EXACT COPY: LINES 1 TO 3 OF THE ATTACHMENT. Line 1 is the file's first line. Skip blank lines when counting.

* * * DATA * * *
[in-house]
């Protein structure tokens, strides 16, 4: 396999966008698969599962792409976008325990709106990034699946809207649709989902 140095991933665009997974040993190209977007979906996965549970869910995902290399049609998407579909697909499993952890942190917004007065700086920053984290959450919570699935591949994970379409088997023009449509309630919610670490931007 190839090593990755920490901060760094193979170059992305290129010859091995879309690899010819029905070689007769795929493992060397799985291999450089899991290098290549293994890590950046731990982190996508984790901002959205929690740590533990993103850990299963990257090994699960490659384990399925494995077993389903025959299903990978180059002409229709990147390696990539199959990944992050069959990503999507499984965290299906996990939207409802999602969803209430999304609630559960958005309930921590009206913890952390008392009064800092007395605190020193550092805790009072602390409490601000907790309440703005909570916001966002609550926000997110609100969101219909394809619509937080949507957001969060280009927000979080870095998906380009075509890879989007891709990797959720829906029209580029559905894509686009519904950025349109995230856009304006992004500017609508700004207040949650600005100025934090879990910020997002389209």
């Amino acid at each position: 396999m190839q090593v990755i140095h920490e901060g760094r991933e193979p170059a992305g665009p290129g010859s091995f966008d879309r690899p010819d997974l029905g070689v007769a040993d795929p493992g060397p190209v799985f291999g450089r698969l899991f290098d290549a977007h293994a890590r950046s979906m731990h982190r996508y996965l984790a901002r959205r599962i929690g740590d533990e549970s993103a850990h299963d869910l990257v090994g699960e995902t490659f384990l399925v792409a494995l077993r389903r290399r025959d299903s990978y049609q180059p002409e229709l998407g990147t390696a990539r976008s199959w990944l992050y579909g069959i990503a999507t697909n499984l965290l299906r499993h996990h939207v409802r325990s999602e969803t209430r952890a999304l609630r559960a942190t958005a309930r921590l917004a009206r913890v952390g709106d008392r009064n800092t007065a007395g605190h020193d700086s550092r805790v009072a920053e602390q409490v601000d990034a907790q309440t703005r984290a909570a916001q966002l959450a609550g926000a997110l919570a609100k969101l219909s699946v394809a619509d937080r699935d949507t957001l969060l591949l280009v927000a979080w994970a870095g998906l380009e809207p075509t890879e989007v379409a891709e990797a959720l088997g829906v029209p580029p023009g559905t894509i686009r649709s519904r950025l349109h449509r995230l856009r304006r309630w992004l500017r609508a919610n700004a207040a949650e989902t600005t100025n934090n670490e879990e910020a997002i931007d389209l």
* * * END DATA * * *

[in-house]
């Protein structure tokens, strides 16, 4: 396999966008698969599962792409976008325990709106990034699946809207649709989902 140095991933665009997974040993190209977007979906996965549970869910995902290399049609998407579909697909499993952890942190917004007065700086920053984290959450919570699935591949994970379409088997023009449509309630919610670490931007 190839090593990755920490901060760094193979170059992305290129010859091995879309690899010819029905070689007769795929493992060397799985291999450089899991290098290549293994890590950046731990982190996508984790901002959205929690740590533990993103850990299963990257090994699960490659384990399925494995077993389903025959299903990978180059002409229709990147390696990539199959990944992050069959990503999507499984965290299906996990939207409802999602969803209430999304609630559960958005309930921590009206913890952390008392009064800092007395605190020193550092805790009072602390409490601000907790309440703005909570916001966002609550926000997110609100969101219909394809619509937080949507957001969060280009927000979080870095998906380009075509890879989007891709990797959720829906029209580029559905894509686009519904950025349109995230856009304006992004500017609508700004207040949650600005100025934090879990910020997002389209």
């Amino acid at each position: 396999m190839q090593v990755i140095h920490e901060g760094r991933e193979p170059a992305g665009p290129g010859s091995f966008d879309r690899p010819d997974l029905g070689v007769a040993d795929p493992g060397p190209v799985f291999g450089r698969l899991f290098d290549a977007h293994a890590r950046s979906m731990h982190r996508y996965l984790a901002r959205r599962i929690g740590d533990e549970s993103a850990h299963d869910l990257v090994g699960e995902t490659f384990l399925v792409a494995l077993r389903r290399r025959d299903s990978y049609q180059p002409e229709l998407g990147t390696a990539r976008s199959w990944l992050y579909g069959i990503a999507t697909n499984l965290l299906r499993h996990h939207v409802r325990s999602e969803t209430r952890a999304l609630r559960a942190t958005a309930r921590l917004a009206r913890v952390g709106d008392r009064n800092t007065a007395g605190h020193d700086s550092r805790v009072a920053e602390q409490v601000d990034a907790q309440t703005r984290a909570a916001q966002l959450a609550g926000a997110l919570a609100k969101l219909s699946v394809a619509d937080r699935d949507t957001l969060l591949l280009v927000a979080w994970a870095g998906l380009e809207p075509t890879e989007v379409a891709e990797a959720l088997g829906v029209p580029p023009g559905t894509i686009r649709s519904r950025l349109h449509r995230l856009r304006r309630w992004l500017r609508a919610n700004a207040a949650e989902t600005t100025n934090n670490e879990e910020a997002i931007d389209l």